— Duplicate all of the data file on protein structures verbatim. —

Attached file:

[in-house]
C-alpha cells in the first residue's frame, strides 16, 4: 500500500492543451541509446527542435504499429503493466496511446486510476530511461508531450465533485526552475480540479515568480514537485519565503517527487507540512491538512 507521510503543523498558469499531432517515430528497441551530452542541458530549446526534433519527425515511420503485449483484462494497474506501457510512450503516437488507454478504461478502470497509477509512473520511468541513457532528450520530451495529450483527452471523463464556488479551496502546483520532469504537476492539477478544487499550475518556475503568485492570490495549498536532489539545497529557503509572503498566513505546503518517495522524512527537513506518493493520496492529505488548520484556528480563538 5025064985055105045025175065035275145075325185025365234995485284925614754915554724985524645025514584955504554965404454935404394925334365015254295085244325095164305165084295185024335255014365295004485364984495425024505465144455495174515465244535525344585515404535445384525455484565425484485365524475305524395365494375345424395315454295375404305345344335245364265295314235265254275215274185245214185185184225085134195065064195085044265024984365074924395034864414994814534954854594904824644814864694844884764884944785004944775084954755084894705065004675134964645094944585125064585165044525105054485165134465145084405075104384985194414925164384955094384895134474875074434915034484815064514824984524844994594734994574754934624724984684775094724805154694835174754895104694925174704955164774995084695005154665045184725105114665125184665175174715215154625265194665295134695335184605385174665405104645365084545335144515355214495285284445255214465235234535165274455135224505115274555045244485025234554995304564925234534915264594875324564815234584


[in-house]
C-alpha cells in the first residue's frame, strides 16, 4: 500500500492543451541509446527542435504499429503493466496511446486510476530511461508531450465533485526552475480540479515568480514537485519565503517527487507540512491538512 507521510503543523498558469499531432517515430528497441551530452542541458530549446526534433519527425515511420503485449483484462494497474506501457510512450503516437488507454478504461478502470497509477509512473520511468541513457532528450520530451495529450483527452471523463464556488479551496502546483520532469504537476492539477478544487499550475518556475503568485492570490495549498536532489539545497529557503509572503498566513505546503518517495522524512527537513506518493493520496492529505488548520484556528480563538 5025064985055105045025175065035275145075325185025365234995485284925614754915554724985524645025514584955504554965404454935404394925334365015254295085244325095164305165084295185024335255014365295004485364984495425024505465144455495174515465244535525344585515404535445384525455484565425484485365524475305524395365494375345424395315454295375404305345344335245364265295314235265254275215274185245214185185184225085134195065064195085044265024984365074924395034864414994814534954854594904824644814864694844884764884944785004944775084954755084894705065004675134964645094944585125064585165044525105054485165134465145084405075104384985194414925164384955094384895134474875074434915034484815064514824984524844994594734994574754934624724984684775094724805154694835174754895104694925174704955164774995084695005154665045184725105114665125184665175174715215154625265194665295134695335184605385174665405104645365084545335144515355214495285284445255214465235234535165274455135224505115274555045244485025234554995304564925234534915264594875324564815234584